Going Through the Process
When a product is tested and certified by a third-party institution to meet the criteria of a nationally recognized heath effects standard, the benefits run large for both the producers of the product and for the end-users of the product.
Dow Water Solutions recently received NSF/ANSI Standard 61 certification for its Dowex TAN-1 anion resin by NSF International. Antonio Pavese, global marketing manager, and Daryl Gisch, product development leader, both for ion exchange resin with Dow Water Solutions, share their insight on going through the certification process.
Stephanie Harris: What are the benefits of obtaining product certification?
Antonio Pavese: The certification is a benefit for both parties—the producer and the customers. For the producers, being able to have a product certified by a respected institution like NSF is a great validation of our claims and provides unbiased verification of our production efforts.
Harris: Describe the process to obtain certification?
Pavese: The first thing you have to do as a candidate is provide a written summary of the production steps, the chemicals employed and the methods used during the manufacturing process. NSF then uses this information to produce an estimation of what the chemical footprint is of the manufacturer, and then designs specific testing to prove the chemistry applied. Included in this process is the request to provide where we get our material from.
Once this information is acquired, NSF performs its own proprietary testing of the media in their lab. For an ion exchange resin, testing typically takes two to three weeks to complete.
At this point, the certification is either granted or denied. If it is granted, NSF will visit the manufacturing site on a periodic basis and retest the production of the product. They will randomly pick samples and retest them to ensure what you submitted is representative of the actual manufacturing process. If they refuse you, you will need to modify the chemical process based on their recommendation and restart the process over again. Harris: How long did the certification process take?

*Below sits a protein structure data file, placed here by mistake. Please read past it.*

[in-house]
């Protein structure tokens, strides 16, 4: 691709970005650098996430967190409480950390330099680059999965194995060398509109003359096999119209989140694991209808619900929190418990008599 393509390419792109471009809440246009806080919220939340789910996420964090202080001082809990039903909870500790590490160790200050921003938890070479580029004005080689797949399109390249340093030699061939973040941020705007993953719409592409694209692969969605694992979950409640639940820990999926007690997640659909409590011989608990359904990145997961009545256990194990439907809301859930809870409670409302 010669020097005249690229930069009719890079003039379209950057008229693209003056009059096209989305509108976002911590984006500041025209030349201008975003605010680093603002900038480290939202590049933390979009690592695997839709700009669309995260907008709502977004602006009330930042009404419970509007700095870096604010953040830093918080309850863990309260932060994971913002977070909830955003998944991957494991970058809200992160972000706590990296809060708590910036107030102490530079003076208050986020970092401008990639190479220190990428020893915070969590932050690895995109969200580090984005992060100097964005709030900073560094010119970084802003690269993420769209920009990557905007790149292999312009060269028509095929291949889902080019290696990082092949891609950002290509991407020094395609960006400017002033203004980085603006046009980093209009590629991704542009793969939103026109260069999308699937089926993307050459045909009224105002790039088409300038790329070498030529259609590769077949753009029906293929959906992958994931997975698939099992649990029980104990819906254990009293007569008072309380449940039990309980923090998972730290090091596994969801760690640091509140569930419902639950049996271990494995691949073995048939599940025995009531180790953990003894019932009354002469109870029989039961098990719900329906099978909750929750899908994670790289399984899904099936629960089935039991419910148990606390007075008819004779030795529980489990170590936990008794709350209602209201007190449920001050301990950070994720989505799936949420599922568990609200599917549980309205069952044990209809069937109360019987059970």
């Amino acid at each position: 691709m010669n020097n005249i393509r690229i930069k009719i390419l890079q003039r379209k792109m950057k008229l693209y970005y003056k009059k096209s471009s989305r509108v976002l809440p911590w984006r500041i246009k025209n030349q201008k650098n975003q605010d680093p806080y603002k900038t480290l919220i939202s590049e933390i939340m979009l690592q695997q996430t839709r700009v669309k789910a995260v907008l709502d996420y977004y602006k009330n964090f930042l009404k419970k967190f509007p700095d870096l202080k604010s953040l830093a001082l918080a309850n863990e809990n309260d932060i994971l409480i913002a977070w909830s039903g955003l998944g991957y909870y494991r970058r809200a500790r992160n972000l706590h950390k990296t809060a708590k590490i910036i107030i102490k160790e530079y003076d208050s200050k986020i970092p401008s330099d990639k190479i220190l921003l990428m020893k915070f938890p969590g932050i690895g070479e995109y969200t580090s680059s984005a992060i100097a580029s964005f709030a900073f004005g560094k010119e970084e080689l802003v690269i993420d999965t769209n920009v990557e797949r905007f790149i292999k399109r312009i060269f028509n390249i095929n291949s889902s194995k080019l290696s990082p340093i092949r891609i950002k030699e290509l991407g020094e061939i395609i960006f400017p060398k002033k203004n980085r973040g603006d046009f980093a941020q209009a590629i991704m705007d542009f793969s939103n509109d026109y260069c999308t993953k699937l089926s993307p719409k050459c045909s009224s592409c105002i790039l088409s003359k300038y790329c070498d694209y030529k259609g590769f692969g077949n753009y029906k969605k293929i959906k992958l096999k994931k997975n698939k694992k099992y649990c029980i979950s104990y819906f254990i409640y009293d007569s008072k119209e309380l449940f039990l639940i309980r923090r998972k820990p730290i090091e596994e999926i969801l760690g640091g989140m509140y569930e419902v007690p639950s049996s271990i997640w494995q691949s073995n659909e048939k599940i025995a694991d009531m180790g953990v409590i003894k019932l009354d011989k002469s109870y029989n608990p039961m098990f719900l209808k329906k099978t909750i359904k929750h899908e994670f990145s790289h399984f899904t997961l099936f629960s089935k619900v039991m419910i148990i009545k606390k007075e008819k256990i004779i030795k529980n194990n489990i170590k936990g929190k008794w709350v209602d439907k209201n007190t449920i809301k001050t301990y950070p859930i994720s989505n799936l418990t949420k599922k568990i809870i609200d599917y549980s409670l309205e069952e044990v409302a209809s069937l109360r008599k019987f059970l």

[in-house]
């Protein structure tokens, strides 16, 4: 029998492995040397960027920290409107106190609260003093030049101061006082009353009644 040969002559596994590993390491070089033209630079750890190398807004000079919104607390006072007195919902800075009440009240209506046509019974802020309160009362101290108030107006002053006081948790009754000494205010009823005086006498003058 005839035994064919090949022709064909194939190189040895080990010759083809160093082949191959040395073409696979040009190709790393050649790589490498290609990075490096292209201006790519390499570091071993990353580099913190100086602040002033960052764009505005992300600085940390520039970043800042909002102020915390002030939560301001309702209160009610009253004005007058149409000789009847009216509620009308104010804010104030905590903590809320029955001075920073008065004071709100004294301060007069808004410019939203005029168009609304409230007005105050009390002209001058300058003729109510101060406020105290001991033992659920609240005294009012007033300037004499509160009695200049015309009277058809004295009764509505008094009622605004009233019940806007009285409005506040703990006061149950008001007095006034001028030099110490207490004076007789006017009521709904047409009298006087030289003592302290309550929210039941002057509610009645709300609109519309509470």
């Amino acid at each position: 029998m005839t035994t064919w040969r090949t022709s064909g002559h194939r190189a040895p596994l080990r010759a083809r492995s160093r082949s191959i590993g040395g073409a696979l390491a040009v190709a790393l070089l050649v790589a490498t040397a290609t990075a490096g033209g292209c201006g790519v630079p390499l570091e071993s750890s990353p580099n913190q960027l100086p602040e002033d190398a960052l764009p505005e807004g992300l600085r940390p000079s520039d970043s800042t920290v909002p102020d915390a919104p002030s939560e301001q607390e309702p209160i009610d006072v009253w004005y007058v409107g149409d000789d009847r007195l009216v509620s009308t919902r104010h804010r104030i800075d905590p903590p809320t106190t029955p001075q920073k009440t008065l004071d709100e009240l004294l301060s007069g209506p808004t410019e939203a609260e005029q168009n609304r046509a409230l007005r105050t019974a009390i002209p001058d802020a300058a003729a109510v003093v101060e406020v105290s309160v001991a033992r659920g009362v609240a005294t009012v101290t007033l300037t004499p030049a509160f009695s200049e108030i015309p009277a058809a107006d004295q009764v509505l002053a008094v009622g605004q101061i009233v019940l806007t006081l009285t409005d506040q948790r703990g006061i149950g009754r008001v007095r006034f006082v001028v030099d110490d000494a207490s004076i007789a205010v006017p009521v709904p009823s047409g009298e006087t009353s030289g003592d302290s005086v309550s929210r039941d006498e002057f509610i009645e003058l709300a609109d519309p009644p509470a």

Pavese: The process will typically take 10 to 16 weeks for a first-time success like in our case. The certification will last two years. When it expires, NSF will come back and check samples of the chemical production. If you change anything in the formulation, composition, manufacturing process or material, you will be required to resubmit your information and restart the entire process.
Daryl Gisch: They will conduct an inspection of the plant and the paperwork, and in some cases, pull samples on a random basis for retesting at that two-year mark to assure both themselves and the marketplace that the quality has been maintained and is being maintained moving forward.
Harris: Why is it important to have products third-party certified?
Pavese: We are marketing highly sophisticated technologies; therefore, it is important we are able to demonstrate that the promises we make are true. We can provide internally developed data regarding why a product is of superior performance but there is nothing more convincing to the audience than hearing it from an independent certified institution. NSF is respected in the industry and getting past their certification and obtaining their authorization is more powerful than internally developed data. In general, industries that have institutions like NSF will be better industries. They help to elevate the quality of competition and performance, and they ultimately deliver a good service for the consumers.